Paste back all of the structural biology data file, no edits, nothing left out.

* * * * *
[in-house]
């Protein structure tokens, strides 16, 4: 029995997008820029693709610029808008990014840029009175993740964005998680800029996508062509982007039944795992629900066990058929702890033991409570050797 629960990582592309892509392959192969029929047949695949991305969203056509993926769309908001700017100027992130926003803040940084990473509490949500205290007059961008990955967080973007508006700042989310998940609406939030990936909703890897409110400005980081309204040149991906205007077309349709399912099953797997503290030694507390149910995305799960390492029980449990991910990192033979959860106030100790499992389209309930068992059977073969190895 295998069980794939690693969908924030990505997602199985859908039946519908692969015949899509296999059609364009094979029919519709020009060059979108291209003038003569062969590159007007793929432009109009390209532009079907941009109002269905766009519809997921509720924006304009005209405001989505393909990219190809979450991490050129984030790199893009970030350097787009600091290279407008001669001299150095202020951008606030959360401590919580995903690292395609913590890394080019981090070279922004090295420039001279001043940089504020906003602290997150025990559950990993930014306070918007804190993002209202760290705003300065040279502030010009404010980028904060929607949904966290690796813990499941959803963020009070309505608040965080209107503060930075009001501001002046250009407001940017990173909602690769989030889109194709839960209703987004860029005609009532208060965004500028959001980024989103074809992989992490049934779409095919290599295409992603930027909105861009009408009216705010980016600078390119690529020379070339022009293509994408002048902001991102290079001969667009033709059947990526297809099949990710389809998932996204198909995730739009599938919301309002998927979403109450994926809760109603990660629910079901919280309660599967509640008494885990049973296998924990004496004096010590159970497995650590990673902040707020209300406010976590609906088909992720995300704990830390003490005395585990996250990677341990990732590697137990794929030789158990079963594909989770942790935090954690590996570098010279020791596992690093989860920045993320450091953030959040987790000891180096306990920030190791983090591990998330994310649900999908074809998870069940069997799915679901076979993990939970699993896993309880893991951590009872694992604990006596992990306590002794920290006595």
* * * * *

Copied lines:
[in-house]
């Protein structure tokens, strides 16, 4: 029995997008820029693709610029808008990014840029009175993740964005998680800029996508062509982007039944795992629900066990058929702890033991409570050797 629960990582592309892509392959192969029929047949695949991305969203056509993926769309908001700017100027992130926003803040940084990473509490949500205290007059961008990955967080973007508006700042989310998940609406939030990936909703890897409110400005980081309204040149991906205007077309349709399912099953797997503290030694507390149910995305799960390492029980449990991910990192033979959860106030100790499992389209309930068992059977073969190895 295998069980794939690693969908924030990505997602199985859908039946519908692969015949899509296999059609364009094979029919519709020009060059979108291209003038003569062969590159007007793929432009109009390209532009079907941009109002269905766009519809997921509720924006304009005209405001989505393909990219190809979450991490050129984030790199893009970030350097787009600091290279407008001669001299150095202020951008606030959360401590919580995903690292395609913590890394080019981090070279922004090295420039001279001043940089504020906003602290997150025990559950990993930014306070918007804190993002209202760290705003300065040279502030010009404010980028904060929607949904966290690796813990499941959803963020009070309505608040965080209107503060930075009001501001002046250009407001940017990173909602690769989030889109194709839960209703987004860029005609009532208060965004500028959001980024989103074809992989992490049934779409095919290599295409992603930027909105861009009408009216705010980016600078390119690529020379070339022009293509994408002048902001991102290079001969667009033709059947990526297809099949990710389809998932996204198909995730739009599938919301309002998927979403109450994926809760109603990660629910079901919280309660599967509640008494885990049973296998924990004496004096010590159970497995650590990673902040707020209300406010976590609906088909992720995300704990830390003490005395585990996250990677341990990732590697137990794929030789158990079963594909989770942790935090954690590996570098010279020791596992690093989860920045993320450091953030959040987790000891180096306990920030190791983090591990998330994310649900999908074809998870069940069997799915679901076979993990939970699993896993309880893991951590009872694992604990006596992990306590002794920290006595």